Search
Close this search box.

Strategic Refocus: Blue Ridge Bank Trims BaaS Fintech Partnerships

Banking-As-A-Service aka BaaS image

A Shift in Strategy

Blue Ridge Bank, a long-established financial institution in Virginia, is set to significantly reduce its Banking-as-a-Service (BaaS) partnerships. This decision comes in the wake of regulatory scrutiny and aims to streamline the bank’s operations and focus on more profitable and less risky ventures.

Blue Ridge Bank: A Brief Overview

Founded in 1893, Blue Ridge Bank has been a staple in the mid-Atlantic states, offering a range of banking, lending, and savings products. With a focus on community banking, it has catered to both individual consumers and businesses.

The BaaS Model and Regulatory Challenges

The BaaS Business Model

The BaaS model, which has been a lucrative venture for many banks, involves offering parts of banking services to other businesses, mainly fintech firms. However, this model requires strict adherence to regulatory obligations.

Regulatory Scrutiny

In August 2022, the US Office of the Comptroller of the Currency (OCC) flagged Blue Ridge Bank for practices deemed “unsafe or unsound,” focusing on deficiencies in areas like anti-money laundering (AML) risk management and third-party risk management. This led to the implementation of a Third-Party Risk Management Programme, mandating rigorous assessments and audits of BaaS partnerships and necessitating OCC approval for new partners.

Restructuring BaaS Partnerships

Downsizing the Network

From nearly 50 fintech partners, Blue Ridge Bank has begun offboarding at least a dozen, with more expected to follow. The bank’s CEO, Billy Beale, emphasized the need to recalibrate the BaaS strategy, acknowledging the bank’s deep involvement in this area and the challenges in achieving profitability due to related compliance costs.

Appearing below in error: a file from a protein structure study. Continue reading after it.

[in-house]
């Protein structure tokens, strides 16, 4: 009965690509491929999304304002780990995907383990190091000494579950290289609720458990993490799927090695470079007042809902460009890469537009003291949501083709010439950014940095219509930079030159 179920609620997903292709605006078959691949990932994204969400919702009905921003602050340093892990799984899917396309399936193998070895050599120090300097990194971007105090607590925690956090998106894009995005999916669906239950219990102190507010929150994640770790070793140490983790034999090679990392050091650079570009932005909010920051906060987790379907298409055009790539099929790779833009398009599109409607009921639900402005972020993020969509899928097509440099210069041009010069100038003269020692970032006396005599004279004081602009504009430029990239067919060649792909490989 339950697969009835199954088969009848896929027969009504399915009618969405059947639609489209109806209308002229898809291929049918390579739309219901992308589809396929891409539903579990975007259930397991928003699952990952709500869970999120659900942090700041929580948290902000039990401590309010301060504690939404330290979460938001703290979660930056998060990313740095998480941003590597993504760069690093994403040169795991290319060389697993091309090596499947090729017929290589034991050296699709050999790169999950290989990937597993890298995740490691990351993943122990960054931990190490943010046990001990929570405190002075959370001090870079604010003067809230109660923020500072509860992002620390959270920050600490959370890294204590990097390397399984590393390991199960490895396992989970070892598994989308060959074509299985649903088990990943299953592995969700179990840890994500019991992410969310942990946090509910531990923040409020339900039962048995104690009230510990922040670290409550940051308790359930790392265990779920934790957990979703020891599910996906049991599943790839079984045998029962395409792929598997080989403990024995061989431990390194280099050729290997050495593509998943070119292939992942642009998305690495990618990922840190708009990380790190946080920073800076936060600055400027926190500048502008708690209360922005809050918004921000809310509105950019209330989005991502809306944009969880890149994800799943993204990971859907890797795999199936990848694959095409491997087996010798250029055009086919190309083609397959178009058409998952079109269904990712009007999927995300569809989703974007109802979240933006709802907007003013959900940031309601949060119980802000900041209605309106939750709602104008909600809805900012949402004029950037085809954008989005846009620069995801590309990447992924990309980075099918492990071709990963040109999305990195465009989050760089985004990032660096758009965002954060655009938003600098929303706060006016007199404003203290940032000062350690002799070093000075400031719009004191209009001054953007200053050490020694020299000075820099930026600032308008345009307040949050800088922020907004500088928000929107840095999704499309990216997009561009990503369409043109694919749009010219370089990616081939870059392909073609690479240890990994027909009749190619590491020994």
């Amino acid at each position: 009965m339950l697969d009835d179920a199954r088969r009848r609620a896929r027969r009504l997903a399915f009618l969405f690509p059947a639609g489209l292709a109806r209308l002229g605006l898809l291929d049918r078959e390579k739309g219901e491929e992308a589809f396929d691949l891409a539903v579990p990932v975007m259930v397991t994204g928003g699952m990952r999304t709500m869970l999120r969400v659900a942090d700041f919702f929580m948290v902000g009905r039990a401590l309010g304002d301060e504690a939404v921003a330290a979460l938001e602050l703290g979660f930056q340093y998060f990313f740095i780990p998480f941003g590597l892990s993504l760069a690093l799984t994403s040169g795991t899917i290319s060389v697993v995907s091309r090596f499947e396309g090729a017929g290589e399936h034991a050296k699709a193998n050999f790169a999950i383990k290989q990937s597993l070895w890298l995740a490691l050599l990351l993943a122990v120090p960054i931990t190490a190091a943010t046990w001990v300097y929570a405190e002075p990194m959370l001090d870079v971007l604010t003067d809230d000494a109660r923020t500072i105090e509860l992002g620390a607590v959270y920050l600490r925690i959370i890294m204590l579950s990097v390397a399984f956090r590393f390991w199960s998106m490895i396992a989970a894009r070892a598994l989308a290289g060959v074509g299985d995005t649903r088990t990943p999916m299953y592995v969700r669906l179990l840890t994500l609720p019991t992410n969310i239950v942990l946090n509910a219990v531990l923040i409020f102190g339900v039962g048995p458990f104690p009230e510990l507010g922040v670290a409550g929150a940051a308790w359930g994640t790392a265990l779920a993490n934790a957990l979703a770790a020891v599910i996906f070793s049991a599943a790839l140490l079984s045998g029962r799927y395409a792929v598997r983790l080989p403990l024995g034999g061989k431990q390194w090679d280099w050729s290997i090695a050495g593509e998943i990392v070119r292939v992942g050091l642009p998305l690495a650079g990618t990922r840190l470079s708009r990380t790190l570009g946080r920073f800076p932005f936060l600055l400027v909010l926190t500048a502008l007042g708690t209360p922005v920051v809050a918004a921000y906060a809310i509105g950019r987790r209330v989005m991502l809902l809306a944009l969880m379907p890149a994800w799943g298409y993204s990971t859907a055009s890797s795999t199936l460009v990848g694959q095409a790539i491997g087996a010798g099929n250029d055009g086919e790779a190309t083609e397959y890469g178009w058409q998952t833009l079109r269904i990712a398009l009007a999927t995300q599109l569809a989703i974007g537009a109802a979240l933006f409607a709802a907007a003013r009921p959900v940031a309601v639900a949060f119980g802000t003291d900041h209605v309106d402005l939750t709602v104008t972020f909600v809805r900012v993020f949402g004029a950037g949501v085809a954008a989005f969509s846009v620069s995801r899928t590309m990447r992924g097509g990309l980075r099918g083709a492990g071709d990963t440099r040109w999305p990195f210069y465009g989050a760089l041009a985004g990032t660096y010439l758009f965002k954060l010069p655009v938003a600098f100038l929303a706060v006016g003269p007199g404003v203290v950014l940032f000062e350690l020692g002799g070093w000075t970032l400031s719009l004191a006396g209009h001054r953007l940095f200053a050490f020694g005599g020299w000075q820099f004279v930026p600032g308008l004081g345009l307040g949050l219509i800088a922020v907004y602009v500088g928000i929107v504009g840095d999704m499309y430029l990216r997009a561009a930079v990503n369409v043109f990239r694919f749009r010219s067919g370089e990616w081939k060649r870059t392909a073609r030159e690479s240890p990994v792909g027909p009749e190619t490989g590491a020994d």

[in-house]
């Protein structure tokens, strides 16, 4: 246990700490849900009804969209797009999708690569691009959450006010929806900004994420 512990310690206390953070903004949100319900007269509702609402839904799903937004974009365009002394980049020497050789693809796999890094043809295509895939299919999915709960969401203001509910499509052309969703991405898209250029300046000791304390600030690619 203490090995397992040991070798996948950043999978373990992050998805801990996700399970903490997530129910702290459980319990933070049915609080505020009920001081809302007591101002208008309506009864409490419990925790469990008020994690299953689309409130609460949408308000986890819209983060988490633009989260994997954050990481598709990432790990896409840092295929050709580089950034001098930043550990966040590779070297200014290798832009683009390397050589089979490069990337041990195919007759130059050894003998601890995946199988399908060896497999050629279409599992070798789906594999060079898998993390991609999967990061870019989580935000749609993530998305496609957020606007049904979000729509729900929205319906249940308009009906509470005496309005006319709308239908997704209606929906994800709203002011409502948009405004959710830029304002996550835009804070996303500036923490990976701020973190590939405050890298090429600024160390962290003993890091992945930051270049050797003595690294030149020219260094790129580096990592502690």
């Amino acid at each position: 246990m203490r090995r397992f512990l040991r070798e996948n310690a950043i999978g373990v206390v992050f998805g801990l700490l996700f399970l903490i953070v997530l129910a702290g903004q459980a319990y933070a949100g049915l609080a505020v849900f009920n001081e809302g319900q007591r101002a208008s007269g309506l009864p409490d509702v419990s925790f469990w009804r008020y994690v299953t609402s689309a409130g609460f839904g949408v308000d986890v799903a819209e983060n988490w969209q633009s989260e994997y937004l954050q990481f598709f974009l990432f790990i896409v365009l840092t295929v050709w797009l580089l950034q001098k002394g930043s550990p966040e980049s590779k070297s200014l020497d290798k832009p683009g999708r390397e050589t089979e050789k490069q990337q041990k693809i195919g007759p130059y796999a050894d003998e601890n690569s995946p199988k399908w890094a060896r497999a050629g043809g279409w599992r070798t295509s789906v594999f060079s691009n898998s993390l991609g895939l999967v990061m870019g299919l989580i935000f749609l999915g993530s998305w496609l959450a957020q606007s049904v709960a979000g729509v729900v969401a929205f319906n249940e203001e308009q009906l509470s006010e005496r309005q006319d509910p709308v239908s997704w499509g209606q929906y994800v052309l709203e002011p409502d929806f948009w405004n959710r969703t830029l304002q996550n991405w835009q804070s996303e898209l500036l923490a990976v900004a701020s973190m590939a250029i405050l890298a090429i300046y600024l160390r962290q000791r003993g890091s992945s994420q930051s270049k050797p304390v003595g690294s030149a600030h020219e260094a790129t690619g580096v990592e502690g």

See also  Yoii's Series A Funding: A New Chapter in Japan's Fintech Startup Ecosystem
Focusing on Profitability and Compliance

The bank’s new approach is to focus on fintech partners that either have high account volume or small deposit balances per account. This strategy is aimed at reducing the compliance burden while maintaining profitable relationships. The bank will continue to offer lending and deposit services to fintechs, including partners like Unit, Upgrade, and Flex.

Financial Implications

Capital and Profitability Concerns

The downsizing is part of Blue Ridge’s broader strategy to meet regulatory capital requirements and address financial challenges. The bank has reported significant losses, including a $41.4 million loss in the third quarter, largely due to a goodwill impairment charge and legal settlements. It is also exploring options to raise capital to meet these challenges.

A New Direction for Blue Ridge

Blue Ridge Bank’s decision to trim its BaaS fintech partnerships reflects a strategic shift towards more sustainable and less risky banking operations. This move is expected to help the bank focus on its core strengths, improve regulatory compliance, and enhance profitability in the long term.

Read Next